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he has depicted for this purpose, but in the poetic
envelope with which he has surrounded them. Each psychological 
change has become a change in the writer’s mood,
inextricably bound up with his exquisite form of expression. 
Like M. Géraldy, he has mastered the art of shifting 
an emotional focus in order to include a segment (often
a humorous one) that has remained in shadow. It is an 
extremely delicate art and one follows Mr. Bullett’s sensitive 
technique with admiration.

Leaving Mr. Bullett’s world of illusion behind, one
mounts into another and more highly evolved world where
symbolical outlines have transcended the real ones, “and
into this delicious fecundity, this fountain and spray of 
life, the fatal sterility of the male plunged itself like a beak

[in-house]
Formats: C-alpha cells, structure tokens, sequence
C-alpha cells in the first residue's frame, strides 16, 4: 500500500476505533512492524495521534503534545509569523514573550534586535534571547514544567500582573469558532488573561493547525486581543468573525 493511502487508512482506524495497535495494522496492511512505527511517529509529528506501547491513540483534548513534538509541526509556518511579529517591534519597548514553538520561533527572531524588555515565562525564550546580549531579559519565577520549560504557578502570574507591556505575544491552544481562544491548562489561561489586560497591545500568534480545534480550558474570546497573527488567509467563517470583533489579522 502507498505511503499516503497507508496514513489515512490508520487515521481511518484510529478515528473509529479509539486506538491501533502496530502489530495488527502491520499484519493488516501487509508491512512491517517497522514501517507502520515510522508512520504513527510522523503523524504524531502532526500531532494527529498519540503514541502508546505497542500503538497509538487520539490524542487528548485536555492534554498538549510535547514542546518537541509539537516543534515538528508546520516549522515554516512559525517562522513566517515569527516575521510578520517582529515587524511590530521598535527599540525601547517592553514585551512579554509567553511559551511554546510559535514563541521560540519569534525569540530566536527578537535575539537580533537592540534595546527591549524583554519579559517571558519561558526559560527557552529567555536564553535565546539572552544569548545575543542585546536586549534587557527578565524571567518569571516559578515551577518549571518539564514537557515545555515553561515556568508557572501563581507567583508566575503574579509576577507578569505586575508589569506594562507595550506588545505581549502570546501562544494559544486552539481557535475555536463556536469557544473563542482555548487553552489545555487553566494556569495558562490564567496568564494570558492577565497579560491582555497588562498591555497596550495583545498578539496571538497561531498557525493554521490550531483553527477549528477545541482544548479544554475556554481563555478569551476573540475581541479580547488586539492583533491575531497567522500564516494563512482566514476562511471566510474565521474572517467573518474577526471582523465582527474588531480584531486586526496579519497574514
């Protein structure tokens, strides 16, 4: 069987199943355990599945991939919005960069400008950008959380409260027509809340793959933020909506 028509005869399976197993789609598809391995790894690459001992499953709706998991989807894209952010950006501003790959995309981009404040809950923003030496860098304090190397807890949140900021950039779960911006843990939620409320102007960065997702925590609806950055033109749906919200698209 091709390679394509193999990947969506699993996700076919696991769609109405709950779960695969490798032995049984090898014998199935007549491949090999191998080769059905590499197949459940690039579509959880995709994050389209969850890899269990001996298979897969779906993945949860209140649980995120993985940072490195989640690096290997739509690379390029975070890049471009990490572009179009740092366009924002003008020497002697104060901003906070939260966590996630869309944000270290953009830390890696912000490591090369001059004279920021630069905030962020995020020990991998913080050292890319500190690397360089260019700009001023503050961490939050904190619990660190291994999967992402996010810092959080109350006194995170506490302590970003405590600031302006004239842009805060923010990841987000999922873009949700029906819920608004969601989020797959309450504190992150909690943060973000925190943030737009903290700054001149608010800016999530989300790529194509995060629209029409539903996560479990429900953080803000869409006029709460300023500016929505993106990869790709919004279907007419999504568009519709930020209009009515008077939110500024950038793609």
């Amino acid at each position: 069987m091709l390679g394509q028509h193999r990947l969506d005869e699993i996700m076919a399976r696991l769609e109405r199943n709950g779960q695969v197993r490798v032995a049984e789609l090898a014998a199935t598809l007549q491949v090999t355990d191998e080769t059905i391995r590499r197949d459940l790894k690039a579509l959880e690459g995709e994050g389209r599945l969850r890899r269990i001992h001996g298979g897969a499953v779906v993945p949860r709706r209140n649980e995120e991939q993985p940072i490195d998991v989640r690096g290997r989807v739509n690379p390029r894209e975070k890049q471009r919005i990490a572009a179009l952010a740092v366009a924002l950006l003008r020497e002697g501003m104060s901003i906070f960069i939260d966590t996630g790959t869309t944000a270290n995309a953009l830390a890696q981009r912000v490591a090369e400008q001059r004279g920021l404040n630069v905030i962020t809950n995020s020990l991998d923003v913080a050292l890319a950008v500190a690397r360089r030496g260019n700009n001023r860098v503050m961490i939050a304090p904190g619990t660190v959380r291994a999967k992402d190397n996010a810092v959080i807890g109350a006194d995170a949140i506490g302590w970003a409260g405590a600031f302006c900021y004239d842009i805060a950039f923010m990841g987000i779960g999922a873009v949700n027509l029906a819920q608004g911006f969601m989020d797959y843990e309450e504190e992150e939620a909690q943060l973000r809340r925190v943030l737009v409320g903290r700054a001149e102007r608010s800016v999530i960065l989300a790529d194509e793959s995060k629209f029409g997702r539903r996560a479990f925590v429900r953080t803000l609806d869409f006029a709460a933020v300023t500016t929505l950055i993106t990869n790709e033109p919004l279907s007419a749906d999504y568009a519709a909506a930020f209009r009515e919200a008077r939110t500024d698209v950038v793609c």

of brass, barren and bare.” This is the theme of “To the
Lighthouse” developed by Virginia Woolf into a Meredithian 
novel in three parts—“The Window,” “Time
Passes,” and “The Lighthouse.” It is Meredithian because
of the esthétique of the two writers rather than because of
a similarity of rhythm or fecundity of style. The chosen
quotation might have served for “Diana of the Crossways”
as well as for Mrs. Woolf’s novel, simply in that the proportions 
and purposes of her world are interchangeable 
with Meredith’s.

Mrs. Woolf has not tried to create a new Diana, aged
fifty, the mother of eight children. Instead, she has composed 
a picture of life fruitful in its essence and various
in its attributes: life that reaches its perfection in a woman
seen as “a rosy-flowered fruit-tree, laid with leaves and 
dancing boughs, into which the beak of brass, the arid scimitar” 
of the egotistical man, plunges and smites, demanding 
sympathy when his own creative rhythm has ebbed
away; a world which trembles between dissolution and continuity 
and is finally recreated by new relationships demanding 
new forms.

Of the tiny particles that compose Mrs. Woolf’s world,